Stay Away from the Dangerous DEET!
DEET is as toxic to dogs as Permethrin is to cats. The jury is still out on whether or not DEET is harmful for humans. However, the verdict is clear when it comes to DEET for dogs: the answer is no. DEET is not safe for dogs. Stay away from DEET!
Homemade Mosquito Repellent for Dogs
There are entire ranges of products designed to repel insects and protect pets from those nasty bites. There are even more DIY options out there for the proactive, Do-It-Yourself pet parent. To reach Pet Parent Level Expert, you need to know which ingredients are safe to use on your dog. You also need to know how to safely use all the different ingredients.
“Natural” does not equal “safe”. So, do your homework. When you think you are ready, it is time to get that spray bottle and fill it with Mother Nature’s finest ingredients. You can use anything from apple cider vinegar, to a blend of essential oils, carrier oils and herbs. Making your own all-natural mosquito repellent is a great idea!
Essential Oil Mosquito Repellent
Essential oils are a fundamentally important part of a pet parent’s arsenal. However, they need to be used safely and responsibly. Not all essential oils are safe for dogs. Additionally, some essential oils are safe, but only when diluted to a safe level. There is also the added factor, that some essential oils are safe for dogs when applied topically but are toxic when inhaled or ingested. If your dog is an obsessive licker, you may need to double check the ingredients you intend on adding to your homemade insect repellent.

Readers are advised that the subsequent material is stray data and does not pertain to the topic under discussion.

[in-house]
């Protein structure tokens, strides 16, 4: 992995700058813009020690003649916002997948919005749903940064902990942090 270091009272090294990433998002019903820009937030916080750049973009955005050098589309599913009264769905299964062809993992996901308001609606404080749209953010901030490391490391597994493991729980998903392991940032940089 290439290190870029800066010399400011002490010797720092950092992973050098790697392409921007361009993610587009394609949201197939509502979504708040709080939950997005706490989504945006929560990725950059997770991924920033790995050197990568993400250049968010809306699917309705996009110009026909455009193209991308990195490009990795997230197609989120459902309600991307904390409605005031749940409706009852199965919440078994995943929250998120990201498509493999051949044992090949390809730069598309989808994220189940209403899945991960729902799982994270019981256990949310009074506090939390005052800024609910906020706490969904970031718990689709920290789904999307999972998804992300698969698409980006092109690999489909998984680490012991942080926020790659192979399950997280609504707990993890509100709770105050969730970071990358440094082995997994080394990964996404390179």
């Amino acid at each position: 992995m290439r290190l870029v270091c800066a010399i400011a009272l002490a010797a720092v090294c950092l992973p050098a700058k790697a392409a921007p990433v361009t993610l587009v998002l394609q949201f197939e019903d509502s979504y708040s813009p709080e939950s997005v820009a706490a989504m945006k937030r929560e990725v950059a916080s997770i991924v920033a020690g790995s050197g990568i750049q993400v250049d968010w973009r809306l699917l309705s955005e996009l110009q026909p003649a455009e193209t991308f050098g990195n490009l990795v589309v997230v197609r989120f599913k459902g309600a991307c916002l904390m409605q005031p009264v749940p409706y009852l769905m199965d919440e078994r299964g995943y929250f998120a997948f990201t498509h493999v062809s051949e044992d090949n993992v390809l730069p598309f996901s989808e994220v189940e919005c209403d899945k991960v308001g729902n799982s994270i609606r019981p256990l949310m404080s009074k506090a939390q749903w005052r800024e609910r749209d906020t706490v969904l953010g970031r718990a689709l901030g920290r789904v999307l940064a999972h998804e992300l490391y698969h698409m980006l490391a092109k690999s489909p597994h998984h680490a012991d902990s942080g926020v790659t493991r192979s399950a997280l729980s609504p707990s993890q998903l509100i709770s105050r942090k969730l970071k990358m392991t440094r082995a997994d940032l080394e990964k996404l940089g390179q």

Here are some of the (safe) and more effective mosquito repelling essential oils:
- lemon eucalyptus oil
- citronella oil
- fennel oil
- thyme oil
- geranium oil
- soy bean oil
Flies, fleas, ticks, and mosquitoes will all flee in submission from the pungent wafts of Mother Nature. Not only that, if you find the right combination of essential oils and herbs, your spray will double up as a fly, flea, tick, and mite repellent. An effective natural mosquito repellent for dogs doesn’t necessarily come from a pet store. Make it at home!